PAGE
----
or Connect
ChefTalk.com › ChefTalk Cooking Forums › Cooking Discussions › Food & Cooking › question about grill cooking with hickory wood and a question about arepas
New Posts  All Forums:Forum Nav:

question about grill cooking with hickory wood and a question about arepas

post #1 of 3
Thread Starter 
how can i make arepas using plain cornmeal and not the masa flour that is usually used (pore cooked cornmeal flour)

is it possible?

i have a grill and some skinless chicken drumsticks in a special pomegrant and walnut jamaican jerk and curry rub/paste

i also have hickory wood chips but no charcoal

what can be done?

post #2 of 3
What type of grill are you using? Indoor - Outdoor, Gas or Charcoal/stick burner?
post #3 of 3
Thread Starter 
the arepas are suitable with plain cornmeal

boiling water into corn meal and salt, i used 2 cups of water for 3 cups of meal... mix let cool for 15 minutes, form into patties and grill in butter over medium heat either for a very long time, or just long enough, then into oven until they are cooked through (not too moist or mushy on the inside but more dry and spongey/cakey yet still steamy and tender)

curry jerk chicken with walnuts and pomegrant

well I used what i know of curry and jerk to do this

and jamaican and east indian cooking

i found a bottle of curry jerk spice at a jamaican restaraunt it combines the emphasis of thyme, allspice and black pepper of the jerk with hte corander, fenugreek, tumeric and cumin of the curry

onion garlic and ginger is shared by both styles

to make the paste i used one onion, a good ammount of fresh ginger and garlic, a few tablespoons of pomegrant jelly, a good handful or two of walnuts (ground nuts in sauces and marinades are found both in west African as well as middle eastern cooking, i actually had the iranian fesenjan in mind (sauce of stewed chicken, pomegrants, browned onions, black pepper and ground walnuts) but it occured to me that although there are some syrians in jamaica, there are way way more Africans :) pomegrant is also a sour and sweet fruity taste that is not out of place in indian cooking.

to be careful, it is really americans both white and black that have turned jerk into something sweet, jamaican jerk may have a hinto of orange or pinapple often alsong side the bitter orange or lemon and lime, and the raspberry can be used to, i have noticed that in the statres raspberry and bananas soemtiems are used in jerk pastes or sauces along with pineapple in different combos or one at a time to make a jerk flavor that is noticeably to barbeque like sweet, and i just wanted to clarify that i dont think jamaican jerk should be very sweet at all. unless one feels like it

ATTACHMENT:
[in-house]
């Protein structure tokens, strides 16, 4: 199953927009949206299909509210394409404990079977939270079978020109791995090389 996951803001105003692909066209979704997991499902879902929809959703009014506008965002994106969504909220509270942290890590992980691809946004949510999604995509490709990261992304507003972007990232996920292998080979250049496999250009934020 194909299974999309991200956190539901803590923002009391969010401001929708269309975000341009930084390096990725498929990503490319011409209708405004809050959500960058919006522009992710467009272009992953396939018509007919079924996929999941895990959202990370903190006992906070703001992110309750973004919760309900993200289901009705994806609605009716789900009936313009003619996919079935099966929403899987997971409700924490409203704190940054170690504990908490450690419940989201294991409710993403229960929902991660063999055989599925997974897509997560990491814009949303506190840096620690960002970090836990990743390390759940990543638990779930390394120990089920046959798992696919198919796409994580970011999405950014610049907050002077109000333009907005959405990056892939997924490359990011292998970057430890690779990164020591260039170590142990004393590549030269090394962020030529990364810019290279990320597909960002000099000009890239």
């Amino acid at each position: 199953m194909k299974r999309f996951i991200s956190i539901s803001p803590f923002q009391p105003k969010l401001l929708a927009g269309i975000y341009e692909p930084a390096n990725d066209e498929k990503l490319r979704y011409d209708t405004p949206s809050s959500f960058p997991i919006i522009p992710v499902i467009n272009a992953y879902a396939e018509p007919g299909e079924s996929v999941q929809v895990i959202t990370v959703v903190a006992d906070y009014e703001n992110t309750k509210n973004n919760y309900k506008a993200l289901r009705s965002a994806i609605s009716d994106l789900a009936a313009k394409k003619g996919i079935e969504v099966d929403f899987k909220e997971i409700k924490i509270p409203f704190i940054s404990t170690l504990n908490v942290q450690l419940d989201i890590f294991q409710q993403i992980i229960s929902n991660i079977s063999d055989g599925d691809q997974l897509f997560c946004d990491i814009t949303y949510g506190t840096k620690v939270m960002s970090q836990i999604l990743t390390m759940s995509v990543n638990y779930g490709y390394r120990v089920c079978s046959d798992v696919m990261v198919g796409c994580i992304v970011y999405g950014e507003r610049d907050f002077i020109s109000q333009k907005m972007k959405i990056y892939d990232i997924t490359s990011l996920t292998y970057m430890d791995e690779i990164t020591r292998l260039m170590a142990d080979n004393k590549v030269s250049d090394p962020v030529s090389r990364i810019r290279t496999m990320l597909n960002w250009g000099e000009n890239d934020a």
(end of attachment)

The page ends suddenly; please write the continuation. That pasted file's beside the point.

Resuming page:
but since we are having fun and the Iranians like pomegranate with walnut, and indians sometimes have a hint of sweetness in their sauces and stews, i did put more than a "hint" of the pomegranate jelly in

however it was not even at light sweet and sour level or sweet barbecue sauce level, it was very lightly but noticeably sweet!

i added a little more allspice and thyme and oregano and nutmeg as well as black pepper to to emphasize the jerk. although nutmeg fits in with east indian cuisine....

but not scotch bonnet or habanero becuase my audience doesnt liek too much heat. if ihad my way i would have put in at least one habanero and maybe 5 :D

also there was some hungarian sweet paprika and some olive oil, no lemon or lime juice,

so this was the marinade

i was kinda proud!

after marinading skinless drumsticks and soaking the hickory wood we started a charcoal fire

we then scraped off the marinade and patted the chicken dry (now i dont know ifthis was necessary)

when the coals ashed we spread them out and browned the chicken pieces well on eachside then transfered to a tray to be brushed with a coating of marinade

then we put the coals on one side and put the soaked wood around so that they were smoldering, some caught alight and had to be dripped with water, the fire was monitored after this point to keep the wood from blazing

we piled the chicken, re coated with marinade opposite the fire and let it barbecue for about 30 minutes in all

i believe they were coated with marinade twice after the initial scraping

the rest of the marinade was cooked into a light sauce, it has the color of a dark yellowish curry sauce.

they ended up well cooked and well charred

i think a little too charred but not bad.

not too dry on the inside

i suppose more time would have led to dryer meat, which is sometimes even desired in jerk cooking, and sometimes not

i was wondering how to know how to get a dryer marinade coating, i suppose just time in the grill

in the end the outside of the chicken pieces was sufficiently dry

that was my biggest concern with re pasting that they would be coated with a mushy onion and ginger and spicy and ground walnut "mush"

instead of a good slightly crispy jerk crust and good meat, not to ojuicy, on the inside

well what do yall think

everyone liked them and they went well with the arepas and the french leek and asparagus puree soup that my mum made!
New Posts  All Forums:Forum Nav:
  Return Home
  Back to Forum: Food & Cooking
ChefTalk.com › ChefTalk Cooking Forums › Cooking Discussions › Food & Cooking › question about grill cooking with hickory wood and a question about arepas